Sega to cut Dreamcast price by 25 percent

The maker of video-game consoles says it will drop the price of the game system to $150 to boost sales before Sony introduces its PlayStation2 in the United States.

Sega, the No. 3 maker of video-game consoles, said it will drop the price of the Dreamcast game system 25 percent to $150 to boost sales before Sony introduces its PlayStation2 in the United States.

The price cut from $200, about a year after the device was first introduced in the United States, comes as Sega looks to accelerate sales by luring mainstream consumers who shop in stores such as Wal-Mart. Sega has sold 2.1 million units in the United States thus far and hopes to sell 2.9 million more by March 31, said Peter Moore, president of the company's U.S. unit.

Sega's price cut also comes about two months before Sony brings to the United States the highly anticipated PlayStation2 console, which will cost $300. Moore said Sega wants to lure price-sensitive customers while producing game software that appeals to hobbyists who have already bought the Dreamcast.

"What we're doing is playing both ends of the spectrum," Moore said. "To get to the next level, we've got to attract a more casual gamer. Price is a major tool to do that."

He also said Sega can appeal to retailers by providing a steady stream of shipments, while the PlayStation2 is likely to sell out quickly and be in short supply.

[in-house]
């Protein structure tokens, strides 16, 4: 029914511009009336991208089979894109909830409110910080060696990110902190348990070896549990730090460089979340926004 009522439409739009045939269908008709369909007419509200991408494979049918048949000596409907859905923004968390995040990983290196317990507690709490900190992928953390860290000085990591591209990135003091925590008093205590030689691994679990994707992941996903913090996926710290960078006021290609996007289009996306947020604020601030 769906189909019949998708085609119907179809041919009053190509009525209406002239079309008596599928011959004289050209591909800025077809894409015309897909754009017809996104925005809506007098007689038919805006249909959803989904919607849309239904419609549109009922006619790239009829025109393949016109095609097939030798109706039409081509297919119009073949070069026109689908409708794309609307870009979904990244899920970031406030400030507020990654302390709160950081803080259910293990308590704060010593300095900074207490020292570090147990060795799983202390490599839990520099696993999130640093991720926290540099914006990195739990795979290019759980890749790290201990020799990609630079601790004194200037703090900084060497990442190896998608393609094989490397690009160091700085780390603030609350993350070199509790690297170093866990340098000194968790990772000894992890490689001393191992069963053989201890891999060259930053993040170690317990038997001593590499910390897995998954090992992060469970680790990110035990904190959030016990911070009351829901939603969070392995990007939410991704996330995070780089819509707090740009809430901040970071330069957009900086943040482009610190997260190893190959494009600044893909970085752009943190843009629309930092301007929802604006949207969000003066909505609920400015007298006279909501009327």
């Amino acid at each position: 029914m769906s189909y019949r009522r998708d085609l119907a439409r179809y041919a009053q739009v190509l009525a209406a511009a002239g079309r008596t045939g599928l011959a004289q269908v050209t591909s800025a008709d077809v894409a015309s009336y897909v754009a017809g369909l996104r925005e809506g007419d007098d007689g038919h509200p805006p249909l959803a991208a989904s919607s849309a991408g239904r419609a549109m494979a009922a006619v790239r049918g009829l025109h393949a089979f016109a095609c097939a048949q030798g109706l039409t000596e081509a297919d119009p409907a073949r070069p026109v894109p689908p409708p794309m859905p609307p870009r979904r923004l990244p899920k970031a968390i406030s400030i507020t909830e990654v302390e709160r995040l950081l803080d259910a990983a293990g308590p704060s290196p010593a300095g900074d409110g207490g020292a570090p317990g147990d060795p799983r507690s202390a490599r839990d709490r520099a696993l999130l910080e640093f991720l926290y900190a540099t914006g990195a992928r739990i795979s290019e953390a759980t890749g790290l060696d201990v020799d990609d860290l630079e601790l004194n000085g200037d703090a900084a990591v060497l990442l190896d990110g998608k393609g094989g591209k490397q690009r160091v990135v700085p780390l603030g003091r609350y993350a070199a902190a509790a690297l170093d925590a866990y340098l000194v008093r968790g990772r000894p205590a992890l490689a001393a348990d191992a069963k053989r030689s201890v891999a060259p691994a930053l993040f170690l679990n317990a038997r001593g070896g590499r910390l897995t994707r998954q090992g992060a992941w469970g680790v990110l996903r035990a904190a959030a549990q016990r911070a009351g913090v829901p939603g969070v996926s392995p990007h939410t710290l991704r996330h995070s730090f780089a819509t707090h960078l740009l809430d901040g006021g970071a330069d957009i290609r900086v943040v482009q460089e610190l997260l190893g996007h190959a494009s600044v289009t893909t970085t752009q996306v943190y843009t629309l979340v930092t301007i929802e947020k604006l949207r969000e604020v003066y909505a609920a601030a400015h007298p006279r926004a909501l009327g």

Dreamcast sales have slowed since last holiday season, when demand exceeded expectations.

The price drop is something of a departure from previous marketing plans that emphasized rebates and Sega's online service, SegaNet, which lets people log on through the modem-equipped Dreamcast and play games over the Internet.

Sega still plans to offer a $150 rebate to customers who agree to join SegaNet for 18 months at a cost of $22 a month. Many customers may first be exposed to the service and rebate offer through advertisements built into games such as "NFL 2K1," Moore said.

Sega will offer customers 50 hours of free play over the Internet. About 12 games that can be played over the Internet will be available by the end of the year, Moore said.

Sega will give a free keyboard to those who subscribe to SegaNet, though it will sell a computer mouse separately. The company hopes to sign up 500,000 subscribers by March 31.

Moore said "NFL 2K1" could top more than 1 million units sold, the first Dreamcast title to achieve that benchmark.

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